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Approach to Bradycardia



  • Bradycardia may generally be caused by sinus node dysfunction, atrioventricular block or escape rhythms in the setting of either of the above.
    • Bradyarrhythmias

    • Regular

    • Sinus bradycardia
    • Sinus arrest with escape rhythm
    • Complete heart block with escape rhythm
    • Irregular

    • Sinus arrhythmia
    • Sinus arrest
    • Second or third degree sinoatrial exit block
    • Atrial fibrillation with slow ventricular rate
    • Atrial flutter with variable block
    • Second or third degree AV block
    • Causes of Bradycardia

    • Intrinsic (SA or AV Nodal)

    • Idiopathic degeneration
    • Myocardial infarction
    • Congenital - congenital heart disease, neonatal lupus
    • Infiltrative disease - sarcoidosis, amyloidosis, haemochromatosis
    • Connective tissue disease - SLE, scleroderma, RA
    • Cardiac procedures - valvular surgery, correction of congenital heart disease, catheter ablation
    • Infections - Lyme disease, endocarditis, viral myocarditis
    • Extrinsic

    • Physiologic - sleep, athletes
    • Autonomic - neurocardiogenic syncope, carotid sinus massage, carotid sinus hypersensitivity
    • Drugs - beta blockers, calcium channel blockers, digoxin, adenosine, amiodarone, ivabradine, clonidine, acetylcholinesterase inhibitors
    • Hypothyroidism
    • Hypothermia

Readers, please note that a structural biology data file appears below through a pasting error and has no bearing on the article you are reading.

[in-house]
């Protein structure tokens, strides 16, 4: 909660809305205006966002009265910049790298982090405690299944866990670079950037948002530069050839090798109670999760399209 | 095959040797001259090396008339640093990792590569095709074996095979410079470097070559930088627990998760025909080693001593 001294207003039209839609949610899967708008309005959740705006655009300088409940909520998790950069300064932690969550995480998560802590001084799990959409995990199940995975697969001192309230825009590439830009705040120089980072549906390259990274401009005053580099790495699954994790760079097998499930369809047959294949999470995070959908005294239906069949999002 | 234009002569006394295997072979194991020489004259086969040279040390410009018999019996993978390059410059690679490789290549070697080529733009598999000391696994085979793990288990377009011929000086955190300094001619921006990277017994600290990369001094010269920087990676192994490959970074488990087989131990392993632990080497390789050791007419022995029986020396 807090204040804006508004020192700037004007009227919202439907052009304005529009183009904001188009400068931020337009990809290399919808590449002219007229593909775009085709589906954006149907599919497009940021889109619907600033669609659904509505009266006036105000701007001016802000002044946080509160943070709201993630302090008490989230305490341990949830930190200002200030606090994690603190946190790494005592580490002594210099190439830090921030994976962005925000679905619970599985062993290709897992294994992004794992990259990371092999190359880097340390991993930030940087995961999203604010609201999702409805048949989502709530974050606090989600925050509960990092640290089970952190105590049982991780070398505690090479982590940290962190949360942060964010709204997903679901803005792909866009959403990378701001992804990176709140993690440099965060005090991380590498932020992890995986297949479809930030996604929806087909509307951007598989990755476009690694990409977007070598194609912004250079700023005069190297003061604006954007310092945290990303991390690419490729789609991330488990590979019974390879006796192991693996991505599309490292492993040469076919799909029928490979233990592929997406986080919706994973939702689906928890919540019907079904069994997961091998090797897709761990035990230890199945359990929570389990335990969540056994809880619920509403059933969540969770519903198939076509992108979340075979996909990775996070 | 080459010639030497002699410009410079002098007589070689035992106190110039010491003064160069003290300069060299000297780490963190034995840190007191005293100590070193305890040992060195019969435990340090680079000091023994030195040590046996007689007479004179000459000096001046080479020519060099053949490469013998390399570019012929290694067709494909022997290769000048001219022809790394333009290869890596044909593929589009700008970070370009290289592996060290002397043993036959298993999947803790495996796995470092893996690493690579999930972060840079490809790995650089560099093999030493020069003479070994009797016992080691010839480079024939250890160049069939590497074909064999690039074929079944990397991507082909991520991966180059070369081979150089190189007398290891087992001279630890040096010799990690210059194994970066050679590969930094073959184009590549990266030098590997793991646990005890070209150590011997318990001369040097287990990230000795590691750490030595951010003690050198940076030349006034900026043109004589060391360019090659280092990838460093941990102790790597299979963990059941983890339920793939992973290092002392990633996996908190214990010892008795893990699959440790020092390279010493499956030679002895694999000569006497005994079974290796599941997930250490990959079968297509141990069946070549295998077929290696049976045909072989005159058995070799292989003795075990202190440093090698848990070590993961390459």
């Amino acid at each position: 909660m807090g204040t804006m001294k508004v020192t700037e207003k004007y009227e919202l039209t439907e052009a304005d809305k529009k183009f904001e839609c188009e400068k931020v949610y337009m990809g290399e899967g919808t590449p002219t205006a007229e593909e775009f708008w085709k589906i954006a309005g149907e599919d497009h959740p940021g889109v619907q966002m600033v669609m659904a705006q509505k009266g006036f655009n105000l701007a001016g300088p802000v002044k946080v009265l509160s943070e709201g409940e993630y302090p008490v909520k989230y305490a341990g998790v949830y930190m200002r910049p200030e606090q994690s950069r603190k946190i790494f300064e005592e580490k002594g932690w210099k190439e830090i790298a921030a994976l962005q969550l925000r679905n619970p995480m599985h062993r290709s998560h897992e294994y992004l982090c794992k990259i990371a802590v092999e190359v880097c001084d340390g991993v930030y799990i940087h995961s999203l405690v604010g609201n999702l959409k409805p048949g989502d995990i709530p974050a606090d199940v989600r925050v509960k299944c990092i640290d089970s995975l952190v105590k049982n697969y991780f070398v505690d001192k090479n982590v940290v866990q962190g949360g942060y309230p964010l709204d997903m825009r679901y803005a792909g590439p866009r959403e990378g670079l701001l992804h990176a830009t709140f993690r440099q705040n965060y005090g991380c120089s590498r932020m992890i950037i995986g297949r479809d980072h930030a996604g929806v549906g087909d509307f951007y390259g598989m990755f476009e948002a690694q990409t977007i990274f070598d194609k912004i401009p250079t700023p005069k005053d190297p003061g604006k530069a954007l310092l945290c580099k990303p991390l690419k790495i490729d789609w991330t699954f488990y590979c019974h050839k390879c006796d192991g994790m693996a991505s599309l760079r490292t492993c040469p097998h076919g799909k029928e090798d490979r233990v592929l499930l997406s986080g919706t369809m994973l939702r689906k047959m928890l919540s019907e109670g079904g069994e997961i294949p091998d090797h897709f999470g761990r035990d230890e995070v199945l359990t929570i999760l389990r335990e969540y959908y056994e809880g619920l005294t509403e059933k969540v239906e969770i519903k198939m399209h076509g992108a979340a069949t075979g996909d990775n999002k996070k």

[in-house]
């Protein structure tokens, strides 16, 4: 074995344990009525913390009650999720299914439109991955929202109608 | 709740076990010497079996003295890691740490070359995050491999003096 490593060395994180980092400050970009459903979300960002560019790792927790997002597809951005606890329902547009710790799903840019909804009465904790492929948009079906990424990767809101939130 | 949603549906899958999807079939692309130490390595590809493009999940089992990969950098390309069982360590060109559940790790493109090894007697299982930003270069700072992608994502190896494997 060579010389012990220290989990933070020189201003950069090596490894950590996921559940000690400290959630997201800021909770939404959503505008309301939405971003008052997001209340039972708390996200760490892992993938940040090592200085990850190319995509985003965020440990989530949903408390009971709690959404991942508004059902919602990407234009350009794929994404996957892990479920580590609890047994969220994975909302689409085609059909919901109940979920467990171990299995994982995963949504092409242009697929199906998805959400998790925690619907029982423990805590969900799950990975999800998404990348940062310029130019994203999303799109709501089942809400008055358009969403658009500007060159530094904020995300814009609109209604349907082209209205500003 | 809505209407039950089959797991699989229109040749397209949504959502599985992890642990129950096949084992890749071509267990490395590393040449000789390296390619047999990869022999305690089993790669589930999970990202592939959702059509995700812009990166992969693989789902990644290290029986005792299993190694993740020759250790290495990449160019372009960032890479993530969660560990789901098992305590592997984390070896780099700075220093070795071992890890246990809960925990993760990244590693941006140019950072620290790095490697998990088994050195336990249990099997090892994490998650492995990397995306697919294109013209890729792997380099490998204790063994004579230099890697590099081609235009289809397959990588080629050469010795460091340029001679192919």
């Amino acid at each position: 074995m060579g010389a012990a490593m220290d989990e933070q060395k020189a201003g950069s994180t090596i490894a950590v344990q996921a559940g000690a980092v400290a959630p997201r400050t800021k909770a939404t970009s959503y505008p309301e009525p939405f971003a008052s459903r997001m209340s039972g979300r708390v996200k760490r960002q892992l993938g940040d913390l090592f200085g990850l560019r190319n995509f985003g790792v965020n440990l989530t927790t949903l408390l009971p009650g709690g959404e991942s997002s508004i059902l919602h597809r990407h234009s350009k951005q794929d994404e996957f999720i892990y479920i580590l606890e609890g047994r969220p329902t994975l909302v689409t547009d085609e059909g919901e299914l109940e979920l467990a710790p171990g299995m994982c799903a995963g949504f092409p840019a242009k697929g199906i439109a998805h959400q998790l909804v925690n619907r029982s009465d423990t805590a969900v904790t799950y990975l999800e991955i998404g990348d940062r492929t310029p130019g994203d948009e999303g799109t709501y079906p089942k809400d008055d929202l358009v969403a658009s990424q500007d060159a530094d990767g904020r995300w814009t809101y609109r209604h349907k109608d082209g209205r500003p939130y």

• Hyperkalaemia
    • Obstructive sleep apnoea
    • Raised intracranial pressure
    • Pearls

    • Sinoatrial exit block and sinus arrest present as pauses without P waves or QRS complexes.
    • Escape rhythms are likle to be present if there are pauses or non-conducted P waves followed by bradycardia with junctional or ventricular complexes.
    • Atrial fibrillation with slow ventricular rate produces fibrillation waves without P waves and with irregular QRS complexes.
    • Atrial flutter with variable block manifests as a sawtooth wave at ~300bpm with irregular QRS complexes.
    • Second degree heart block presents with intermittently non-conducted P waves (without a subsequent QRS complex); the pattern of PR interval prolongation determines the type.
    • Complete AV block produces complete dissociation between P waves and QRS complexes.
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Adan V, Crown LA. Diagnosis and treatment of sick sinus syndrome. American family physician. 2003 Apr;67(8):1725-32.
 Mangrum JM, DiMarco JP. The evaluation and management of bradycardia. New England Journal of Medicine. 2000 Mar 9;342(10):703-9.